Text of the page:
My district is currently in the process of outfitting every classroom in the district with an interactive whiteboard (IWB). You know, those fancy touch or stylus enabled large displays that most people just generically call Smartboards. The process began two years ago, when our Later Elementary School decided to use some bond dollars to pilot 10 Promethean Activboards. After a very successful trial with some extremely dedicated staff, we rolled the boards out to the entire building. That led to a roll out of a few IWBs at the High School, followed by some classrooms at the Middle School this year. Meanwhile, the Early Elementary outfitted every classroom with a Polyvision ENO board, similar to other IWBs.
The idea behind putting an interactive whiteboard in every classroom is to capitalize on not just having the ability to display all forms of media in a large format using the projectors that came with the boards, but also to bring more interactivity into the classroom. Already we’ve see a lot of use with them as a new math program in the district is completely online, and has many great interactives with it. There are real hardcore users throughout the district that have been building their own interactive lessons and activities, but many have just scratched the surface of what the boards are capable of, and for good reason!
These things take a lot of time to figure out; not just from the technology side of it, but the pedagogical side as well. It’s difficult for teachers to find time away from their class to search for resources that tap into the power of the IWB, let alone break from the traditional model of teacher-led instruction and start developing their own interactive lessons. The boards are great at projecting all sorts of media, and bringing the web into the classroom, but the real power comes from being used as student-focused centers and virtual manipulatives. I’ve seen one of our music teachers using a great program that allows the student to manipulate notes on a scale using the board, and math teachers that use the boards to capture notes and problems from students that they can then use to help other classrooms, with just the click of the save button.
There’s a lot more to the IWBs, but as I said before, it can be frustrating to know you have so much potential in a teaching tool, but have such limited time to explore it, which is why I always recommend to teachers with limited time that I work with during interactive whiteboard trainings to start simply; find some great interactive lessons or virtual manipulatives that bring the students up to the board, and have them leading the class, or perhaps find some online activities that allow for small groups of students to work with the board during independent work time. Where would you find such resources? There’s actually a lot of great places to start, and these are just a few of the websites that I’ve found that have some nice interactive resources that work well with IWBs. They aren’t board specific, and are web-based, so they should work on any kind of IWB.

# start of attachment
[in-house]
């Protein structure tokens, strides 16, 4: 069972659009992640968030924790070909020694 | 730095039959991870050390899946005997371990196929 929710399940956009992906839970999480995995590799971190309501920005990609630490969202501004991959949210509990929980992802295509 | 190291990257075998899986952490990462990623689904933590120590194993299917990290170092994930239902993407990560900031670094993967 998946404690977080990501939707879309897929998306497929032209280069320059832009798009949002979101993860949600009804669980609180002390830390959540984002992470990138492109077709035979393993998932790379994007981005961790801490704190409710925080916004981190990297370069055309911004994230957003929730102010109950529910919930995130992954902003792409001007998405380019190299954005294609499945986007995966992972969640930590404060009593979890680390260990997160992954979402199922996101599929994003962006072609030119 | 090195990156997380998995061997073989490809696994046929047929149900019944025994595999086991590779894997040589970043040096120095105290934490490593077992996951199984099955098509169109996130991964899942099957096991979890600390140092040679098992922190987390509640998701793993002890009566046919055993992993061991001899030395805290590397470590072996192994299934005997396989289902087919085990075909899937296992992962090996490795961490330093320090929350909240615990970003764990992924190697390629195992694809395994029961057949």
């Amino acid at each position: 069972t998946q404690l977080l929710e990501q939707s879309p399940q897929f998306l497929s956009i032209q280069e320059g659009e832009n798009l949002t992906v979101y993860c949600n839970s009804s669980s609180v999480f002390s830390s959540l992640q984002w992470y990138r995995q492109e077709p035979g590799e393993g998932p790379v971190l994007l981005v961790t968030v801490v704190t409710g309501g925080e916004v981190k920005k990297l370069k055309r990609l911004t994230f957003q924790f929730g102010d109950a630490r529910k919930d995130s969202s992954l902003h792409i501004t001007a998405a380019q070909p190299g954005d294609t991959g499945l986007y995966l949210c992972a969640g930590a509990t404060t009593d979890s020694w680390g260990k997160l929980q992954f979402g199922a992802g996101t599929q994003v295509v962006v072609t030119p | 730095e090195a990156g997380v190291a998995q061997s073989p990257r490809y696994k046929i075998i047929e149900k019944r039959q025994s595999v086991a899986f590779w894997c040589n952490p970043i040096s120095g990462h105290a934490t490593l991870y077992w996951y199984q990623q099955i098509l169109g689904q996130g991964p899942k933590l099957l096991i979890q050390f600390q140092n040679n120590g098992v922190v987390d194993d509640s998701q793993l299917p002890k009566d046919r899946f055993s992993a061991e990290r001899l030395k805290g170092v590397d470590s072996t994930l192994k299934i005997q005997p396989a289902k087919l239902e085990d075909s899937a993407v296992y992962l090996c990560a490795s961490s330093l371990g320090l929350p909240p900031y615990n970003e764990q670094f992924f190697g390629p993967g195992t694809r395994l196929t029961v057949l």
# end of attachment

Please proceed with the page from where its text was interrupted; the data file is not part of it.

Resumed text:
If you have some sites that you enjoy using with your interactive whiteboard, and don’t require specific software and can be run in a simple web browser, please feel free to share.
Lots of games, activities, and interactives that work well with Interactive Whiteboards. Grouped by subject area, ability level, and finally specific disciplines within a content area, these websites would be great as review games, or ways to check for progress and understanding in the middle of a unit. Some of the sites are hit or miss though, so your mileage may vary.
This site is a great multimedia event for early elementary and emergent readers. It’s best used as a center for students to practice phonemic skills as well as have some support while reading (all of the words, sentences, and stories are click-able, and have audio of the text being spoken out loud). This site lends itself to the big projected image on an IWB.
A collaboration between the International Reading Association and the National Council of Teachers of English, the ReadWriteThink website has some good student interactives in their classroom resource section based around effective writing. I’ve used the interactive Persuasion Map many times, but you could just as easily get a lot of use from the Story Map tool or the Bio-Cube for summarizing key elements for a biography. Most of these interactive graphic organizers work well for students using workstations, but would also serve a class discussion well, or even allow students themselves to teach or present a lesson to the class.
An online collaborative mind mapping tool, using an IWB would be a great way to start a group mind map around a particular learning objective or process, and then open it up for students to work on outside of the classroom. Effective modeling of group mind mapping could take place over the course of one or two class periods, and then open up the mind map to collaboration via e-mail. Anyone with an account can work on the mind map from any computer with Flash installed.